Last Wednesday, clearly rattled Zanu PF MPs invoked “The Buckley Rule”, named for US conservative founding father William F Buckley, Jr: “Support the most conservative candidate who is electable.”
Instead, Zanu PF political commissar Webster Shamu says Wednesday’s “stunning but Pyrrhic” victory of MDC-T insurgent Lovemore Moyo over the favoured Zanu PF plodder Simon Khaya Moyo marked “a bad week not only for Zanu PF but also for the country”.
Genuflecting before his party’s politburo, Shamu indicated he had nothing but warm feelings for MDC-T.
Zanu PF spokesperson Rugare Gumbo weighed in, scolding that the MDC-T, a movement of the Great Unwashed, can either “help a nation by acting as a corrective, or it can descend into a corrosive populism that celebrates unknowingness as authenticity that confuses showiness with seriousness and vulgarity with true conviction”.
If Zanu PF is worried that an out-of-control populist movement might tear down their party at this moment of maximum opportunity, they have no one to blame but themselves.
Already Khaya Moyo’s dismal performance in the Speakership contest has left the revolutionary party in a quandary, what with angry Sadc leaders red-carding President Robert Mugabe for his intransigence in the inclusive government during the Troika summit in Livingstone.
The decision by Sadc gave the country optimism. While our legendary optimism might be expected, it is also simultaneously paradoxical.
Indeed, revolutions eat their children. Ask Egypt’s Hosni Mubarak, Libya’s Muammar Gaddafi and Liberia’s Charles Taylor. And Zimbabwe is certainly no exception.
The lust for more power and money brings even the most self-righteous to a fall. All the handshakes, applause and accolades bestowed on the lawns of Western capitals, all in vain.
Alas, just another sorry saga in Kenneth Kaunda and President Mugabe’s feel-good biographies.
The conflict in the GPA bears all the hallmarks of just another run-of-the-mill ethnic African power struggle.
With all economic sectors in the intensive care unit, some Zanu PF bigwigs are desperately trying to protect their ill-gotten gains while Prime Minister Morgan Tsvangirai of MDC-T has rallied the 15-nation bloc Sadc, ZCTU, the anachronistic civic society and poor masses to their “noble” cause to lead the country.
These erstwhile former freedom fighters of the 21st century are now engaged in a cut-throat struggle to claim their self-allotted pieces of the Zimbabwean pie. They believe they did not go to war to remain poor.
It started with the Willowgate scandal and continued with the likes of the late Maurice Nyagumbo to name but a few, some now convicted criminals.
And it has only taken 31 years for the predictable revolutionary rot to have reached the very foundations of the self-entitlement movement. But then, who can blame the less satiated?
The black economic empowerment comrades Phillip Chiyangwa, Ignatius Chombo, Obert Mpofu and Saviour Kasukuwere just can’t get their fill, and the crumbs falling off the Affirmative Action Group table only aggravate the insatiable appetite of the power-hungry and have-nots.
This is Zimbabwe for you. So why be clement when there is a very real possibility of having the whole pie, all to yourself?
So you play the disillusioned masses by promising them all they’ve ever seen on TV (i.e. farms, mines, jobs), till the powers-that-be are forced to invite you to share in their feast lest you threaten the status quo that sustains their lordship over all they survey.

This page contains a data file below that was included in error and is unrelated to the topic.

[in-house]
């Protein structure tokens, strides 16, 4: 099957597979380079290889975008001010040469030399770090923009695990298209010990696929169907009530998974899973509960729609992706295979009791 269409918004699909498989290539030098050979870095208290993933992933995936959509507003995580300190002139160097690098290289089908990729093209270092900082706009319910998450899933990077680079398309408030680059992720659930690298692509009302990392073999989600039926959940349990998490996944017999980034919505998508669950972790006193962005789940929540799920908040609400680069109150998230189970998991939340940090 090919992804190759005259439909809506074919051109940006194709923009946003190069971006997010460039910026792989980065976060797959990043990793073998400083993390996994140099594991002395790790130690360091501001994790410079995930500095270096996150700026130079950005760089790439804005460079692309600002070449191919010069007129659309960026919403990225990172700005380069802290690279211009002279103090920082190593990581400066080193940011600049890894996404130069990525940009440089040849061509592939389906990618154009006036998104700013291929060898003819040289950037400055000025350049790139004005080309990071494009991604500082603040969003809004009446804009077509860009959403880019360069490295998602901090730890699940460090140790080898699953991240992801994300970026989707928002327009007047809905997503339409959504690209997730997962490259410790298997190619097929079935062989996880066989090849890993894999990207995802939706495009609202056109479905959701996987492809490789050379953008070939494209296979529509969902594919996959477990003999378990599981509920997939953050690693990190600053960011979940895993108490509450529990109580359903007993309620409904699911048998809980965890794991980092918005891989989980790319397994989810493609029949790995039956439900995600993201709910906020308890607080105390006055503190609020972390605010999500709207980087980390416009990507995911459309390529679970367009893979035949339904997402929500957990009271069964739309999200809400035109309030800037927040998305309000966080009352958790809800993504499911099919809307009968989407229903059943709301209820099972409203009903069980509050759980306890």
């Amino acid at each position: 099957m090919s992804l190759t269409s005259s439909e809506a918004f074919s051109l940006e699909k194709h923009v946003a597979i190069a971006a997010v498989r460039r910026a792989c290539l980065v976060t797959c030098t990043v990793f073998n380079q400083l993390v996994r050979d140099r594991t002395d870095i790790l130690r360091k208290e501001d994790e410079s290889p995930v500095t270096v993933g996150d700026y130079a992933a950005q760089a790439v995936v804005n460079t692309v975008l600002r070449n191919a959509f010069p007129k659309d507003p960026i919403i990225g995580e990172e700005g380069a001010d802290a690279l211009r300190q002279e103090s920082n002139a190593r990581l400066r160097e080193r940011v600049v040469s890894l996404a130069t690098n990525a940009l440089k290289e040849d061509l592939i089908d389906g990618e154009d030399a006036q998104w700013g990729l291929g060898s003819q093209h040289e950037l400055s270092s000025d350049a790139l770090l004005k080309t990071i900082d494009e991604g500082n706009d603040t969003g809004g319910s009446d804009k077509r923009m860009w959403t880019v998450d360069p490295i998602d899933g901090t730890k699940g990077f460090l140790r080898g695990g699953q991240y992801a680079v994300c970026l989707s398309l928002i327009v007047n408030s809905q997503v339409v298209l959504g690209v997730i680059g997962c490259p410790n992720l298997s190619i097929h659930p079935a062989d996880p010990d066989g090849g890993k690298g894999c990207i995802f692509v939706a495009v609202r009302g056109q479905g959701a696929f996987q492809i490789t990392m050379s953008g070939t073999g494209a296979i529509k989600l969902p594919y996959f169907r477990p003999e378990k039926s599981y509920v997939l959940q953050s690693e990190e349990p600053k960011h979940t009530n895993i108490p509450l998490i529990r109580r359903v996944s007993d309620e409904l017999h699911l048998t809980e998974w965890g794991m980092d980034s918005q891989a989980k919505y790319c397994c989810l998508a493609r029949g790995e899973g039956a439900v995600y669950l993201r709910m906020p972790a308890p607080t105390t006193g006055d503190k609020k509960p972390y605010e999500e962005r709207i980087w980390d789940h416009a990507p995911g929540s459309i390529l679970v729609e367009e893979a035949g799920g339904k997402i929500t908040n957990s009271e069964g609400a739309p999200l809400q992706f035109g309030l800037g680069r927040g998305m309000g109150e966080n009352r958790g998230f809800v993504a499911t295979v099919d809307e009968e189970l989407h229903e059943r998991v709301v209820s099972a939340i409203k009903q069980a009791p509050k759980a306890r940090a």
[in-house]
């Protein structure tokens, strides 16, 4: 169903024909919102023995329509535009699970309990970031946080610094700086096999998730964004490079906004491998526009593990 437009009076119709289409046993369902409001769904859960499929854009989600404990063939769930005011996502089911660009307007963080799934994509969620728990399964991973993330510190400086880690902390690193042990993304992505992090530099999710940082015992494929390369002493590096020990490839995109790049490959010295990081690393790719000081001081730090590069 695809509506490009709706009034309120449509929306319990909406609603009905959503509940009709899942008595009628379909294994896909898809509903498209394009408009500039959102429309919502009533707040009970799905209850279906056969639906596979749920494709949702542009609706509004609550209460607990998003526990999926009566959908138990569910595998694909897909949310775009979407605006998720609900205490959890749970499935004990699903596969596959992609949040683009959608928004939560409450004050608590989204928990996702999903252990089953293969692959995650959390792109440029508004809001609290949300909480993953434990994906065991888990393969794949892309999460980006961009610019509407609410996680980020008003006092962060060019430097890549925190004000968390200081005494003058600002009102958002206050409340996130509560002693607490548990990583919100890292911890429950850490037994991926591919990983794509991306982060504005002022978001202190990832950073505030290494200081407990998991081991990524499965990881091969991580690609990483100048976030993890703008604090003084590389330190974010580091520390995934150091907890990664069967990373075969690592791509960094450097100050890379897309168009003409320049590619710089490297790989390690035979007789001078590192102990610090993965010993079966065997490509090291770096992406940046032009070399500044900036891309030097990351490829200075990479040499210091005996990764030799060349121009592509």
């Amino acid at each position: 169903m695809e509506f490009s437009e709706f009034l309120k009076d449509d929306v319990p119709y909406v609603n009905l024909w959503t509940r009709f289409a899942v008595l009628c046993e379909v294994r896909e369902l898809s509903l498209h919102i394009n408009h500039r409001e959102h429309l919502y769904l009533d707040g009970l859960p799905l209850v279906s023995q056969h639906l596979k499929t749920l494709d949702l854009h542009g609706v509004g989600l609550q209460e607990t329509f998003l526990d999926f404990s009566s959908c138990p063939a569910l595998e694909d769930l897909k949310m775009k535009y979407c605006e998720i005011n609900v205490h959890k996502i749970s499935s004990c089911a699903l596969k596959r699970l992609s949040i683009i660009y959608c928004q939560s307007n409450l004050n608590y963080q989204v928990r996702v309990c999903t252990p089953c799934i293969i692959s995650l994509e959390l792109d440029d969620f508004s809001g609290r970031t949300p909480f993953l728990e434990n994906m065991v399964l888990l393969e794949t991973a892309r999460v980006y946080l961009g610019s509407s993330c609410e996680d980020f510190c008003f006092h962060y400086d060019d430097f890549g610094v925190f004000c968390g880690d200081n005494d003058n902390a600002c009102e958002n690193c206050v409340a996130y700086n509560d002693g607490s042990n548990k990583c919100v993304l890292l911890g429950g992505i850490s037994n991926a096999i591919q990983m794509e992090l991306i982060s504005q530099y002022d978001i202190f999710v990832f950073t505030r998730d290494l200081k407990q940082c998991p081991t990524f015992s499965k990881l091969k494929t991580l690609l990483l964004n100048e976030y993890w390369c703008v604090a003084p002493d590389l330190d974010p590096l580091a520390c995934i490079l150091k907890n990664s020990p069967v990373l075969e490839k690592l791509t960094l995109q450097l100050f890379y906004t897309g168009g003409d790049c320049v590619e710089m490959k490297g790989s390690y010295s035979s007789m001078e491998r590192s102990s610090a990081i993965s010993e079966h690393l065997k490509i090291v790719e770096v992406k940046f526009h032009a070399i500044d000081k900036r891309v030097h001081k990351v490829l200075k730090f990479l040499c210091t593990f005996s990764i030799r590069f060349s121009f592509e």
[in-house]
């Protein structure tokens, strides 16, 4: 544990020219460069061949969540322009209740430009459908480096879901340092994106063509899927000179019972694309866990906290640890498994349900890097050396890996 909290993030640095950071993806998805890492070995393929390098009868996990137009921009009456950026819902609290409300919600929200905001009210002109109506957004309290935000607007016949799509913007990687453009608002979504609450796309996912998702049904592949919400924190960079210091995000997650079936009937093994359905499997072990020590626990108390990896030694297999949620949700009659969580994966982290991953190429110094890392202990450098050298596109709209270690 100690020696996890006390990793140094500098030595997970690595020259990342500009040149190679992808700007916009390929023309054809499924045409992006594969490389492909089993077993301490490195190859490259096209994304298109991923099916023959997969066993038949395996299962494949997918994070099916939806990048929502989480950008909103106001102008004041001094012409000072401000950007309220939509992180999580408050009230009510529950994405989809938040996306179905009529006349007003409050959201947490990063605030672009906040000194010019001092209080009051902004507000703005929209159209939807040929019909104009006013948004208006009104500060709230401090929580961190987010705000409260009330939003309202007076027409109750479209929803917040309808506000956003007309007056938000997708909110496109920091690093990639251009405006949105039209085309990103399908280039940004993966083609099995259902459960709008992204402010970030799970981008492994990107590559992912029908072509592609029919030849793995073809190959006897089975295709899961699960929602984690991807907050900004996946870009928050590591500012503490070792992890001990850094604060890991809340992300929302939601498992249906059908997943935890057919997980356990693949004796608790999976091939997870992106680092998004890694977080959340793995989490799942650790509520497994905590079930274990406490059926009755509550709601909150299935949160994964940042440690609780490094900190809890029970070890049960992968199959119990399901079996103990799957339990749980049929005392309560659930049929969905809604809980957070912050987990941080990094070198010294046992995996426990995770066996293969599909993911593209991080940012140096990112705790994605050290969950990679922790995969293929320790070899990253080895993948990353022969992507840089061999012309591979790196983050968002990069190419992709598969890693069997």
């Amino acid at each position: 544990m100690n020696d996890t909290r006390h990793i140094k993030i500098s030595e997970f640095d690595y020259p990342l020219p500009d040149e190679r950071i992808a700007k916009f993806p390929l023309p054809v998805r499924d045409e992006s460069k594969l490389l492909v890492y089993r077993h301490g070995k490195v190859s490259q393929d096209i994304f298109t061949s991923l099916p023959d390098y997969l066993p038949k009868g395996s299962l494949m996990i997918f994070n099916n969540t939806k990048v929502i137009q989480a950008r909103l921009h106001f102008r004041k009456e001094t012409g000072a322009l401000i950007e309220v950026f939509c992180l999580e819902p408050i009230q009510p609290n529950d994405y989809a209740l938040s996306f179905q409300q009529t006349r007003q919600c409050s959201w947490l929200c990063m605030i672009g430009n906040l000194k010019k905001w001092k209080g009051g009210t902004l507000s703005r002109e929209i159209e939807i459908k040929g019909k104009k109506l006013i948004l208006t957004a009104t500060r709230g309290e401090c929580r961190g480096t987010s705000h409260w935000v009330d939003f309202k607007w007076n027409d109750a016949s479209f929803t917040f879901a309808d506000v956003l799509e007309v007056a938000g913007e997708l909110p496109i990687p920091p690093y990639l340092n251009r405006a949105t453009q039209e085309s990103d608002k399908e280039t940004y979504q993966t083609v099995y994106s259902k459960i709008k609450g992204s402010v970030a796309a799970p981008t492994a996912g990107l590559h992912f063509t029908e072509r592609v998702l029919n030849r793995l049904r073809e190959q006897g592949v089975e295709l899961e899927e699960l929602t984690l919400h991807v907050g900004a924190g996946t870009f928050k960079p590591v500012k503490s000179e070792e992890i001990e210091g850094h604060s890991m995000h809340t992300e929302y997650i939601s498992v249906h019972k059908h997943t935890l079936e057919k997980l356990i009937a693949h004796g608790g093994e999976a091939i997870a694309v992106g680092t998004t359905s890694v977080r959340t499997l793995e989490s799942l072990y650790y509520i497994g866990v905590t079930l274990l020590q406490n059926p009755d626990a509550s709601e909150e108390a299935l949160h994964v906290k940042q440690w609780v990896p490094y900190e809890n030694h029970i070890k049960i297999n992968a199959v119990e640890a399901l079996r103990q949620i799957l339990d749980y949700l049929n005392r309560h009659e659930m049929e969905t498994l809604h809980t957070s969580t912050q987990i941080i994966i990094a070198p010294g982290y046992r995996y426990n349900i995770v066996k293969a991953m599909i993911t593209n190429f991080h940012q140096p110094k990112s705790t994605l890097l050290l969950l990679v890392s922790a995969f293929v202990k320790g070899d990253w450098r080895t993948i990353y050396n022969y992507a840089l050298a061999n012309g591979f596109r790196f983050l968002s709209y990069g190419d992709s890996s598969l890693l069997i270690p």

Unfortunately, the pie is only so big. The gloves have come off, the buffet for anarchy is set and there will be no Queensbury Rules when the battle-cry “We demand our piece of the pie” makes Zimbabwe just another sorry footnote on the endless list of post-colonial African losers.
Like the French revolutionary leader Maximilien Robespierre who was dragged to his death on the guillotine by angry Parisians, Zanu PF has learned too late that when you live by the mob, you die by it.
Eventually, all revolutions devour their children.
Zanu PF could have spent the last two years in the inclusive government carefully developing intelligent counter-proposals to emerging frustration and then building a constituency around them. Instead, they spent the last two years appealing to their followers’ spleens rather than their heads.
The former ruling party took the easy way out, the shortcut; they decided to grab power on the cheap by misleading a frightened but malleable base with nonsense about tyranny and socialism and the end of targeted sanctions as we know it.
And after two years of Zanu PF-manufactured outrage and hysteria, and with an important election approaching, party stalwarts now want this populist movement of nature to suddenly stop on a dime, act rationally and do the right thing for their good.
Spin doctors must go back to the drawing board following the “Battle of the Moyos”.
But the predictable pendulum of Zimbabwean politics may indeed be swinging in the MDC-T’s favour.
When the erstwhile politicians comment only they speak for Zimbabwe or when the President’s knock-offs say Zanu PF need not “take back” the country because Zanu PF already “is the country”, it becomes alarmingly and dispiritingly clear that Zimbabwe is imperilled by a burgeoning far-right movement, largely northern in psychology if not geography, that has yet to reconcile itself to the fact that it lives in a democracy and so must share this planet with people who are different.
This movement has been deliberately and recklessly nurtured by leaders who ought to know better about the dangerous fire they are playing with.
It’s been encouraged to embrace a psychology of sedition by apparatchiks and a cynically Zanu PF establishment.
And today this establishment sits back in wonder and astonishment that Sadc and the mob now come for them.